An interesting recent study looked at the question of what patterns emerge from U.S. Supreme Court citations of its own opinions, using insights from the mathematics of network theory.
It turns out that from 1885 to 2005 the U.S. Supreme Court has made 298,556 decision, including even minor ones, like denials of writs of certiorari. Of those, 47,869 have been cited in, at least, one other U.S. Supreme Court case. Roughly 28,000 of those cases have been cited in the U.S. Supreme Court only once. "Only two percent of the total number of decided cases receives fifty-six percent of citations in the network." Thus, there are only about 1,000 decisions of the U.S. Supreme Court which are important to future U.S. Supreme Court precedent.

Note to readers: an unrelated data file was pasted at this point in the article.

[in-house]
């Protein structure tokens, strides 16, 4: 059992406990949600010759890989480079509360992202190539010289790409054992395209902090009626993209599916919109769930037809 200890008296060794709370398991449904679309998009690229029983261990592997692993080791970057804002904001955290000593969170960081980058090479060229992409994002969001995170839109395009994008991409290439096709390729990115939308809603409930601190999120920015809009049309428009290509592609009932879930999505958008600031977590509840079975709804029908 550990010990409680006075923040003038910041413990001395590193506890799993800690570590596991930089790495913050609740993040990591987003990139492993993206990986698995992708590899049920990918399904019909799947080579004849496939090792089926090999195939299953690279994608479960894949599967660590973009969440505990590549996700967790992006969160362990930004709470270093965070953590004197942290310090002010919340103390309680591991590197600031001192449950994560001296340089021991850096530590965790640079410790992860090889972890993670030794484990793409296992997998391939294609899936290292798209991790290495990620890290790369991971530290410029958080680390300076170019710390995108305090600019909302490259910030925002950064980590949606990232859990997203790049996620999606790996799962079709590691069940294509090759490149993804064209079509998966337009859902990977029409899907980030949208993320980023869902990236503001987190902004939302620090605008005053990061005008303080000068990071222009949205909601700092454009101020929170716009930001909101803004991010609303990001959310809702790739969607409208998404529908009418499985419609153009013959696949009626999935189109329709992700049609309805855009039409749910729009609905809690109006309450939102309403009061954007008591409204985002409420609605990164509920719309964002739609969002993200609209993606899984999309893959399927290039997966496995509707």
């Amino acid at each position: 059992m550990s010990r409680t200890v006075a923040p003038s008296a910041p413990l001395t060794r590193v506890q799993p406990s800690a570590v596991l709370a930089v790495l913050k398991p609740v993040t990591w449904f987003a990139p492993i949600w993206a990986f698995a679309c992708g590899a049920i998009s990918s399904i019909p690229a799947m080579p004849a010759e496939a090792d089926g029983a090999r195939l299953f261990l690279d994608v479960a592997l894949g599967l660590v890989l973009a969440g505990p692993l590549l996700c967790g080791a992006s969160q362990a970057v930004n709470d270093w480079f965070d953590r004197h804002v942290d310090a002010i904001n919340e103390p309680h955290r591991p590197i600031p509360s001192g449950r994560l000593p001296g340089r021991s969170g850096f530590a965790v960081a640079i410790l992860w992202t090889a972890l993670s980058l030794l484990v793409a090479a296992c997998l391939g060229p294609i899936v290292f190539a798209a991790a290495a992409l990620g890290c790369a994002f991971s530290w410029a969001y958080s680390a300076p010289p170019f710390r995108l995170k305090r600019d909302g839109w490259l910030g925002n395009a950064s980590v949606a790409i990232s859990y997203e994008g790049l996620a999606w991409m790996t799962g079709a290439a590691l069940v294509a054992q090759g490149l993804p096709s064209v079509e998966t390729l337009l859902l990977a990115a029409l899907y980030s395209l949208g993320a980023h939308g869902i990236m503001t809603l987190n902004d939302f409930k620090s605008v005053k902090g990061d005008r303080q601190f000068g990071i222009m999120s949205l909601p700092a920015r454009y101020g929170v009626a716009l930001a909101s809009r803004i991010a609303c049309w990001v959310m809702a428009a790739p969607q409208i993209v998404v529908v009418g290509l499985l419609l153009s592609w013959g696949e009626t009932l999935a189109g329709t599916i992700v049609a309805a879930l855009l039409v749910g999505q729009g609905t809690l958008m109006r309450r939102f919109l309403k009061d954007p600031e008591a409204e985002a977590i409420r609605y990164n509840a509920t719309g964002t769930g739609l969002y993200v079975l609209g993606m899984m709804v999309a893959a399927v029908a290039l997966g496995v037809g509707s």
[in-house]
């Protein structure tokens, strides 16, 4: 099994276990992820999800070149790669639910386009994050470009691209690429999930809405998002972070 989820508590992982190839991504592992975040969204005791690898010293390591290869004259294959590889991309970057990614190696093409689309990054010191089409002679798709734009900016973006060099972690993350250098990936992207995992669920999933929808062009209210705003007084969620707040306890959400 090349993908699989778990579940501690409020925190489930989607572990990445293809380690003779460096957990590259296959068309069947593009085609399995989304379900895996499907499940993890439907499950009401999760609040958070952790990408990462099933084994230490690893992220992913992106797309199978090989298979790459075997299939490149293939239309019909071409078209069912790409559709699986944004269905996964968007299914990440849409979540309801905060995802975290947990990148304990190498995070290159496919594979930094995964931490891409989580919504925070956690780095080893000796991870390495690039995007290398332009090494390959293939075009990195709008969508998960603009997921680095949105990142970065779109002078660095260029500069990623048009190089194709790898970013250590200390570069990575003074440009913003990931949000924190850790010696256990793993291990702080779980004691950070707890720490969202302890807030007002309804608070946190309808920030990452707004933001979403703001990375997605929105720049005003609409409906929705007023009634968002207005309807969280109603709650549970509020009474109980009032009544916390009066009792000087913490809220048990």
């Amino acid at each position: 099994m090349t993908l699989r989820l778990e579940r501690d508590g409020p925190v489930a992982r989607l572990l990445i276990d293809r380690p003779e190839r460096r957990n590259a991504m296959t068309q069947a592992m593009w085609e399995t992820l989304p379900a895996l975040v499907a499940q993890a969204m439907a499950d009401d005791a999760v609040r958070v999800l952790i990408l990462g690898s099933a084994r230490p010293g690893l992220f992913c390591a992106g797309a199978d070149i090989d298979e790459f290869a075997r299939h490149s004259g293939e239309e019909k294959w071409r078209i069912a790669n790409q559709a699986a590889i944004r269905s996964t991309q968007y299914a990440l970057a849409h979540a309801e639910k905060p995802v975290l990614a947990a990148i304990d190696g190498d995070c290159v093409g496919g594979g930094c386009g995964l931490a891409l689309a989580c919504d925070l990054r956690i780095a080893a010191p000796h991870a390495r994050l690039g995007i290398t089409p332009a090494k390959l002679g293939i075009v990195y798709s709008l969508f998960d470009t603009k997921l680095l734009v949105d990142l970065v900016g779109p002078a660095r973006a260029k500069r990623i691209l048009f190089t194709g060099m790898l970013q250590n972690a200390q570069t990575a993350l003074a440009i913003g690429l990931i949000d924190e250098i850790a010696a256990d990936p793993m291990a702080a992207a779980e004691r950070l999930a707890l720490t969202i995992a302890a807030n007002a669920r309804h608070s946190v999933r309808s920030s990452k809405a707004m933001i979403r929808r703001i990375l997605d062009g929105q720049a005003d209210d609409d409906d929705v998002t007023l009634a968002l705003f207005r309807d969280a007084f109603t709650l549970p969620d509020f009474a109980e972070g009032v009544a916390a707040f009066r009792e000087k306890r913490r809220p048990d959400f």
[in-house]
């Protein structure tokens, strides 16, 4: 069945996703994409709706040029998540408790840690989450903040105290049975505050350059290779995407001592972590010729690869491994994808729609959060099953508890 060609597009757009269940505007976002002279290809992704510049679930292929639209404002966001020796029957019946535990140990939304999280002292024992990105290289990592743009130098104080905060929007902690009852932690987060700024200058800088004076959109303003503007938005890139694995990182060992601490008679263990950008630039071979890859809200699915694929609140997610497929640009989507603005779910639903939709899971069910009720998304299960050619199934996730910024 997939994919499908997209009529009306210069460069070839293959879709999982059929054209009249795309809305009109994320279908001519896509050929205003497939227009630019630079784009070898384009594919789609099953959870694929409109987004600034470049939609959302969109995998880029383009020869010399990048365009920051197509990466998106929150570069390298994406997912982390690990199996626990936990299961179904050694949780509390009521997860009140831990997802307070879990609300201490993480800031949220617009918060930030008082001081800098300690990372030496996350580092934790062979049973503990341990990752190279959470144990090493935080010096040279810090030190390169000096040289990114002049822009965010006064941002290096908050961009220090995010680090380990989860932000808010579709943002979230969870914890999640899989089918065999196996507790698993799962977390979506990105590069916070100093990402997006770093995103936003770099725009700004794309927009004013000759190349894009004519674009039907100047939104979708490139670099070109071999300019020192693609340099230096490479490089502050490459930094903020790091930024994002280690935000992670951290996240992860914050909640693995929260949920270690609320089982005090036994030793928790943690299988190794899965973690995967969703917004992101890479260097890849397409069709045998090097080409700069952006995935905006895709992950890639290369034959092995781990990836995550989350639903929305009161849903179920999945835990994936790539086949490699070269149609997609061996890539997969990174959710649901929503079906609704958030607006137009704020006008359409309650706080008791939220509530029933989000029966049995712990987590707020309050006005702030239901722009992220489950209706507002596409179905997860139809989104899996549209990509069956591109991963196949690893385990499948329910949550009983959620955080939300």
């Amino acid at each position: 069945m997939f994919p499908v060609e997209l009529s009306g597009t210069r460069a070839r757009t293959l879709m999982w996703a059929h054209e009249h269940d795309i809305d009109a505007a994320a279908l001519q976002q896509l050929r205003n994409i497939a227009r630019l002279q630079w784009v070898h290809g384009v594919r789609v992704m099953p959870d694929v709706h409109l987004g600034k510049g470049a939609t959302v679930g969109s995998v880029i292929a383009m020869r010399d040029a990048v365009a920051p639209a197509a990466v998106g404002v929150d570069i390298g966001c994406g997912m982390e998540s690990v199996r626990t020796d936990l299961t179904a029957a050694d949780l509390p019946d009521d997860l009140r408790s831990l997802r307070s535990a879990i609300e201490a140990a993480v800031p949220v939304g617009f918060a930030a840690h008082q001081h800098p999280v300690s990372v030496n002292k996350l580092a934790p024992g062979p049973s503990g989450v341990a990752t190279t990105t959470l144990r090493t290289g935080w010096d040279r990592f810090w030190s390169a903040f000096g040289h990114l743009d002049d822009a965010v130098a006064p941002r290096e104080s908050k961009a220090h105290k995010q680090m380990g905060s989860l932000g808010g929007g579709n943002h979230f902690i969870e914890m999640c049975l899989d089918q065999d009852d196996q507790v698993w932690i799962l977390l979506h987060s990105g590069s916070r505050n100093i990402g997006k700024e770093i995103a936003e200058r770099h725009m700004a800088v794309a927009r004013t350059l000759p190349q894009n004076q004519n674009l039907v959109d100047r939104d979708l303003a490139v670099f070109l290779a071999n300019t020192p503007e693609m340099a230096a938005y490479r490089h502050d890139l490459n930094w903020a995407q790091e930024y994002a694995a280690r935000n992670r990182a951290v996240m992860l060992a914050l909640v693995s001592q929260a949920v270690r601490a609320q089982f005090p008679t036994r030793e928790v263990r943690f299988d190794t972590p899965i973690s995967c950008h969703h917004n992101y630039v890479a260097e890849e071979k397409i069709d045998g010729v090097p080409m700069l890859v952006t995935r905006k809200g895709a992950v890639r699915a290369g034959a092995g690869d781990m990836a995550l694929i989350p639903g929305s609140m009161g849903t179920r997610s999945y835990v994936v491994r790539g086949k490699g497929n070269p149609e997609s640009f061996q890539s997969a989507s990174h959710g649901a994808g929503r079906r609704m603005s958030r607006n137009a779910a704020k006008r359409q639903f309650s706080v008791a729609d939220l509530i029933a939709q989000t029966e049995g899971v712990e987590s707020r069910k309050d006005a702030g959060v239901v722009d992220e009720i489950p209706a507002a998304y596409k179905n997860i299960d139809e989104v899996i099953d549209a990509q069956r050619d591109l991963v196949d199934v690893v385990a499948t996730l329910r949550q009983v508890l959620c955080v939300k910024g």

The study goes on to make some important observations about how reliance on U.S. Supreme Court precedent has declined dramatically at the Court since Rehnquist and Scalia took office. But, the raw data above is interesting for another purpose, which is to quantify the elusive concept of important v. unimportant cases, which is at the heart of both the debate over allowing citations to unpublished opinions in appellate courts, and to the question of the cumbersomeness of the case law method. The perception that it is hard to use case law is one of the reasons that almost every country in the world except those who were formerly members of the British commonwealth have instead chosen to adopt legal systems modeled on the civil law systems of France and Germany.